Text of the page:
7 Glorious Facts About Cheetah

Doting mothers and skilful hunters, cheetah are intolerably beautiful.

1. Nearly all wild cheetahs can be found in sub-Saharan Africa, where they roam open, grassy savannah plains and open forests. A small population lives in north-eastern Iran, although only a few dozen remain here.

More recently, India are reintroducing cheetah to a national park from Namibia.

2. Cheetahs will typically live between 10 – 15 years in the wild.

Photo by Frans van Heerden

3. One of the greatest threats to the cheetah in the wild is human-wildlife conflict. Over 90 percent of cheetahs live outside protected management areas, meaning that they live alongside human communities. Most of these are commercial and communal farming communities are raising cows, sheep, and goats.

Poaching of cheetah cubs to meet demand for illegal pets poses a serious threat to the species and is exacerbated by human wildlife conflict from predation on pastoralists livestock.

Photo by Magda Ehlers

4. The Cheetah has a slender body compared to the other big cats, with long legs and designed for speed. These big cats’ bodies grow to between 1.1m and 1.4m metres long, plus a tail measuring 65cm to 80cm. Their weight ranges from 34kg to 54kg, males being slightly heavier.

Bonus Fact: Cheetahs reach speeds of up to 112km/h in just three seconds. During hunting, you’ll also see exactly how a cheetah uses their tail when at speed for balance and directional changes.

Photo by Antony Trivet

5. Cheetahs hunt during the day to avoid competition from other powerful predators such as lions, hyenas and leopards. Their famous ‘tear markings’ below their eyes are believed to assist in deflecting the sun’s glare to aid their vision during the day.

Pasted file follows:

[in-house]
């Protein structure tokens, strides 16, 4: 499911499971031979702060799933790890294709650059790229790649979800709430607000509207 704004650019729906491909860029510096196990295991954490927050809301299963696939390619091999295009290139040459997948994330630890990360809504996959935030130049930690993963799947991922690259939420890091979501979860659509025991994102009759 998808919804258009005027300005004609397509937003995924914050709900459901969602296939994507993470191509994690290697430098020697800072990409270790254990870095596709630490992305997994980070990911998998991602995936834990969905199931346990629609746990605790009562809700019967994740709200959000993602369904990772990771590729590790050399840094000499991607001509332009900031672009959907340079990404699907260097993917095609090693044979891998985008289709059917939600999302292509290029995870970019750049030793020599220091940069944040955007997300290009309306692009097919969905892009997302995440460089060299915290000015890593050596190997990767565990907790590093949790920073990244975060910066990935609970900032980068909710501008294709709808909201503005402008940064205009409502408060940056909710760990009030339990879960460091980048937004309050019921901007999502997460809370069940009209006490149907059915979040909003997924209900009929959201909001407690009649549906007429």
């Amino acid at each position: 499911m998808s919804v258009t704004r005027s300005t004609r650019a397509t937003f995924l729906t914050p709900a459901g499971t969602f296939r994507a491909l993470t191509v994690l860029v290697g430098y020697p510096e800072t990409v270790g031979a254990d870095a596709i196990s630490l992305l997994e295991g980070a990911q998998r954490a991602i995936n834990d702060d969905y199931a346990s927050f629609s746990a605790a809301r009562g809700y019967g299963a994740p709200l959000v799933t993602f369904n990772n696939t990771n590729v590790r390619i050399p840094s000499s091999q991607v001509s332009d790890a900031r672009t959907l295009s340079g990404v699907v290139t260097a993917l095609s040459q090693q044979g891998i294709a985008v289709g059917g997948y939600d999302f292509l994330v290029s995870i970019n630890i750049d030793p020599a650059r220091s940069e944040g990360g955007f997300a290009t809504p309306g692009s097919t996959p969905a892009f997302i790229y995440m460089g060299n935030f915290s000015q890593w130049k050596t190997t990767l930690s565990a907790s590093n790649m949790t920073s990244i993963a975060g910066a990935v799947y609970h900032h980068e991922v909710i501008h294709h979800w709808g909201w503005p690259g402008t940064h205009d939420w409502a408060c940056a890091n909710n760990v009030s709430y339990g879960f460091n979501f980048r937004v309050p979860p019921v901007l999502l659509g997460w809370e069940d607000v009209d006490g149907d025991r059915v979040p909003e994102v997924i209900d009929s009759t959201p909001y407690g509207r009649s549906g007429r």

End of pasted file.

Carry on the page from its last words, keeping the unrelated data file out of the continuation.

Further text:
Photo by Gemma Mostyn

6. Whilst now found in large prides like lions, cheetah are social animals, usually found in small groups, consisting of either a mother and her young, siblings (who stay together for around six months after leaving the mother) or a coalition of males who live and hunt together. Adult females, however, tend to be solitary and only meet with males to mate.

Photo by Clare

7. Cheetahs are Africa’s most endangered big cat, listed as “Vulnerable” by the International Union for the Conservation of Nature and Natural Resources (IUCN) Red List of Threatened Species.

Photo by Harvey Sapir

Visit cheetahs in the wild on safari

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7️⃣ Glorious Facts About Cheetah 💥 … via @bettersafaris #animallovers #safari #animalfacts #conservation

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